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Session Overview
BH-3: Behavior and Investment
Friday, 25/Aug/2017:
10:30am - 12:00pm

Session Chair: Martin Weber, University of Mannheim
Location: SN169

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Anomalies Across the Globe: Once Public, No Longer Existent?

Heiko Jacobs1, Sebastian Mueller2

1University of Mannheim; 2German Graduate School of Management and Law

Discussant: Clifton Green (Emory University)

Motivated by McLean and Pontiff (2016), we study the pre- and post-publication return predictability of 231 cross-sectional anomalies in 39 stock markets. Based on more than two million anomaly country-months, we find that the United States is the only country with a reliable post-publication decline in long/short returns. Collectively, our insights have implications for the recent literature on arbitrage trading, anomaly data mining, market segmentation, and the meta-analysis of return predictors.

EFA2017-332-BH-3-Jacobs-Anomalies Across the Globe.pdf

The Dividend Disconnect

Samuel Hartzmark1, David Howard Solomon2

1University of Chicago; 2University of Southern California

Discussant: Christoph Merkle (K├╝hne Logistics University)

We show that many individual investors, mutual funds and institutions trade as if dividends and capital gains are in separate mental accounts, and do not fully appreciate that dividends result in price decreases. Behavioral trading patterns (e.g. the disposition effect) are driven by price changes, not total returns. Investors treat dividends as a separate stable income stream, leading them to hold dividend-paying stocks longer and respond less to price changes. Demand for dividends is systematically higher in periods of low interest rates and poor market performance, leading to high valuations and lower future returns for dividend-paying stocks. Investors rarely reinvest dividends into the stocks from which they came, instead purchasing other stocks. This creates predictable marketwide price increases on days of large aggregate dividend payouts, concentrated in stocks not paying dividends.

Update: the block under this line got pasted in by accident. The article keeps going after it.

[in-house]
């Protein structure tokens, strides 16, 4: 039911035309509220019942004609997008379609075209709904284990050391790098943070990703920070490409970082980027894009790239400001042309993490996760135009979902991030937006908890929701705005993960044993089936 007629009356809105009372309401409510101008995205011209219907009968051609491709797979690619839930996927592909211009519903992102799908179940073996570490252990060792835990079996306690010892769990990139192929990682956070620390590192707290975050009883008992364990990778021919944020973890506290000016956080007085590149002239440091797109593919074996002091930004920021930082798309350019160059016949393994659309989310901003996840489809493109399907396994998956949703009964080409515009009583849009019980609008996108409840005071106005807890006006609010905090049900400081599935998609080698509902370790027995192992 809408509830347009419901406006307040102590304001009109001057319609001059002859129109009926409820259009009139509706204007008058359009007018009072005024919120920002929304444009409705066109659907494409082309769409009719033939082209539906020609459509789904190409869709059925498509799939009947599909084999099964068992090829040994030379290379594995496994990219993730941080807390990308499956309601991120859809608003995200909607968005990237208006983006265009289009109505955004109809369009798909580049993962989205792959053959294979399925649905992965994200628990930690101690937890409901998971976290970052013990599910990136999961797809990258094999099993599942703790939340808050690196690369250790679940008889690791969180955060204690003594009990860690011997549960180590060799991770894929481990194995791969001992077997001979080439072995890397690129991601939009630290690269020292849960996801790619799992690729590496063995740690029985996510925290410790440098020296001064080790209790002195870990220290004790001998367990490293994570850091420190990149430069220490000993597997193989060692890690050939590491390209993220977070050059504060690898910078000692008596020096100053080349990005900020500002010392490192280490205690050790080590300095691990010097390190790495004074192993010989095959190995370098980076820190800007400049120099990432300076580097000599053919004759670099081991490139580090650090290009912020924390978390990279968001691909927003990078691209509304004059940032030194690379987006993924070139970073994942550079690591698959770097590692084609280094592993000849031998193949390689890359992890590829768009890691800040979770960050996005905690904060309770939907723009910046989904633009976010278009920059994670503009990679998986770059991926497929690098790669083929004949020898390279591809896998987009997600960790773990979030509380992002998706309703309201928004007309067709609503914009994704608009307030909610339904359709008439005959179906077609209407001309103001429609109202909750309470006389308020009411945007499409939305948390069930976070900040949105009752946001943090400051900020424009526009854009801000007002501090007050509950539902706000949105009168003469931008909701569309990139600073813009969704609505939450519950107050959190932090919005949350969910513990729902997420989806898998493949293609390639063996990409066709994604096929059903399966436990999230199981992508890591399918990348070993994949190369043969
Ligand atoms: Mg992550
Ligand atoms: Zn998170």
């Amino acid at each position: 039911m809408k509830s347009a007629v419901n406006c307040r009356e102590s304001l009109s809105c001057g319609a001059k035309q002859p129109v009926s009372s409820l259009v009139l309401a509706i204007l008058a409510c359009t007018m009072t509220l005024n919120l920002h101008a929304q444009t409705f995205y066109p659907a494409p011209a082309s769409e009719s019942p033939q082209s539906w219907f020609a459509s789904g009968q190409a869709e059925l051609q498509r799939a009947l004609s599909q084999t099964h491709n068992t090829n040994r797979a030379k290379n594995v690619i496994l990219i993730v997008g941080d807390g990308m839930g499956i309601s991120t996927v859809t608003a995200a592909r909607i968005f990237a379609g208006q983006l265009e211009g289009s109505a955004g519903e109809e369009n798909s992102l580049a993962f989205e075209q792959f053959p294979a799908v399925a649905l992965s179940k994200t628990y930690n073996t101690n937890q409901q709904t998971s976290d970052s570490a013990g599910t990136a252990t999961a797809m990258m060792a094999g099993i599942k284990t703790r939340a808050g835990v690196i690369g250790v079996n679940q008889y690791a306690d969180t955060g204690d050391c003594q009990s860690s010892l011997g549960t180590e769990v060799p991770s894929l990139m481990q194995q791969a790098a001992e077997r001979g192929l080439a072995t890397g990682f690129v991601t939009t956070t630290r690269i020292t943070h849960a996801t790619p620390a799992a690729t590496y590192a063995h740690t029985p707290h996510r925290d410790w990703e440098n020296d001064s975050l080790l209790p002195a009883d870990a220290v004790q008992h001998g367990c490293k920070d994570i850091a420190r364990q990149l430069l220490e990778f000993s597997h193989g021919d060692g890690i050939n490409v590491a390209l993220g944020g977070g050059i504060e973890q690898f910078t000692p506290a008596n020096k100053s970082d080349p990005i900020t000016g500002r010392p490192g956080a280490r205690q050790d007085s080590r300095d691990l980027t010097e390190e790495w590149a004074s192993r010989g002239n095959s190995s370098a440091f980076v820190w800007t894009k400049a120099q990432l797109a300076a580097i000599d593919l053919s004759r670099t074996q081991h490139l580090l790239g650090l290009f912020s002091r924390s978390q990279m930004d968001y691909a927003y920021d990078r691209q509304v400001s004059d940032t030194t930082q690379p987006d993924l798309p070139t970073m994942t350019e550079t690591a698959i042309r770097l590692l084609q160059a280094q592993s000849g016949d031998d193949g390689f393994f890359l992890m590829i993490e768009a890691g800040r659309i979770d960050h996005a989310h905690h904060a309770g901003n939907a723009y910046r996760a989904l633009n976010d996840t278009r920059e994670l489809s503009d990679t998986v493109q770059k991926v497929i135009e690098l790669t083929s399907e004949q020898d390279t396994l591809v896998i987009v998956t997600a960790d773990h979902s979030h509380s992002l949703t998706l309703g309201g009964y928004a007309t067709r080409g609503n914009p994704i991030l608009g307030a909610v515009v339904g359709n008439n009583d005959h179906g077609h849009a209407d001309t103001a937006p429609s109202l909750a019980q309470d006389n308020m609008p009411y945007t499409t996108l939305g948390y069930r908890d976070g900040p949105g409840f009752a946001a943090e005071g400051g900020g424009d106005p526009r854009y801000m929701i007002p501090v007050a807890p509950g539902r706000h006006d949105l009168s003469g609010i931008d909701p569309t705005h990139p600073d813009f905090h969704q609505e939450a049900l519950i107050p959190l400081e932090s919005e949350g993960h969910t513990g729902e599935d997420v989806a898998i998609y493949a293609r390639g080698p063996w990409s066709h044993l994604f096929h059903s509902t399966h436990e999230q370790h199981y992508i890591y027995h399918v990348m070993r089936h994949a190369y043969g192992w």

EFA2017-501-BH-3-Hartzmark-The Dividend Disconnect.pdf

Purging Investor Sentiment Index from Too Much Fundamental Information

Liya Chu1, Qianqian Du2, Jun Tu1

1Singapore Management University; 2Southwestern University of Finance and Economics

Discussant: Zwetelina Iliewa (Centre for European Economic Research (ZEW))

Numerous studies treat the Baker and Wurgler (BW) investor sentiment index as a behavioral variable. However, they could all be misleading since the BW sentiment index seems dominated by fundamental information. Using a novel approach, we remove more than 60% fundamental related information out of the BW sentiment index to obtain a purged sentiment index. Empirically, the purged sentiment index outperforms the original contaminated BW sentiment index in capturing the sentiment impact on cross-sectional stock returns and also beats various survey-based sentiment indices. Therefore, to avoid the risk of producing misleading results based on the contaminated BW sentiment index, the purged sentiment index could serve as a safer choice for sentiment studies.

EFA2017-899-BH-3-Chu-Purging Investor Sentiment Index from Too Much Fundamental Information.pdf

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